World Cities Best Practices in Transportation surveys transportation modes and technologies, in place in cities around the globe, that could be implemented in New York City to reduce congestion and encourage community and economic development. This report is an “idea-sparker,” designed to suggest ways New York City can meet the challenges we face and created to highlight real, technical solutions to the vision set forth in Mayor Bloomberg’s 2030 PlaNYC. As a complementary resource to 2030 PlaNYC, World Cities Best Practices in Transportation analyzes transportation practices that could help the city meet its sustainability goals in transportation and improve the city’s air and water quality.
The survey is available as one complete document (7.2 mb) or in parts in PDF format:
- Introduction (339 k)
- Part I - New York Today, the Transportation Challenge (1.3 mb): outlines the current state of transportation in New York City today, and discusses current thinking on transportation connectivity.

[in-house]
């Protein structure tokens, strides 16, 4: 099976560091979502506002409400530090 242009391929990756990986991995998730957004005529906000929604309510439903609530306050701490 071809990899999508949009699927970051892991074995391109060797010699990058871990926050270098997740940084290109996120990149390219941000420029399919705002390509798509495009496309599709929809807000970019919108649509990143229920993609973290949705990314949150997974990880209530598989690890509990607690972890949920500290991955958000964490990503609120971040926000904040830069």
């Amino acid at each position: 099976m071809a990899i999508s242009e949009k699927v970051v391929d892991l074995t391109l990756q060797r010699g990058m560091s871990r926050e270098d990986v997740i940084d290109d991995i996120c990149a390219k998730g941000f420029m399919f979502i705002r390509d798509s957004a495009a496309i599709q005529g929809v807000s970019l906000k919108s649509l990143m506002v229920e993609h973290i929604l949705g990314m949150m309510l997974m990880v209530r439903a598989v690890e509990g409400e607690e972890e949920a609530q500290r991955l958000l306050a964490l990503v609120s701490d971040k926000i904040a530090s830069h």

- Part II - Best Practices
- Sustainable Modes (2.16 mb): showcases newly developed, or re-designed, environmentally sustainable modes of transportation that could be introduced, or re-introduced in New York City, to reduce pressure on existing transit modes and relieve transit and traffic congestion. Topics include: hybrid ferries, streetcars and bike-share programs.
- Roadway Drainage & Maintenance (1.85 mb): focuses on modern water management solutions, primarily from the Pacific Northwest, that can reduce flooding and related traffic delays on our city’s roads, rails and highways. Topics include: Portland’s Green Streets Program and Seattle’s Natural Drainage Systems, pervious paving materials and catchtraps.
- Information Technologies (877 k): highlights a variety of high- and low-tech solutions to improve communications within the city’s public transit system. Topics include: real-time information TVs and a variety of portable real-time information systems.
- Enhancing Infrastructure (2.16 mb): explores ways to increase transportation options within New York’s current transit network, by increasing the capacity and headway on our roads, subways, buses and encouraging the use of underused existing modes likes bicycles, buses and taxis. Topics include: designated right-of-ways, articulated subway cars, bicycle transit centers, wheelchair access for the subway system and accessible taxis and taxi vouchers.
- Part III - Appendices & Resources (1.26 mb): includes a variety of appendices including a full bibliography, a list of bike-share programs worldwide and a glossary of water management terms.
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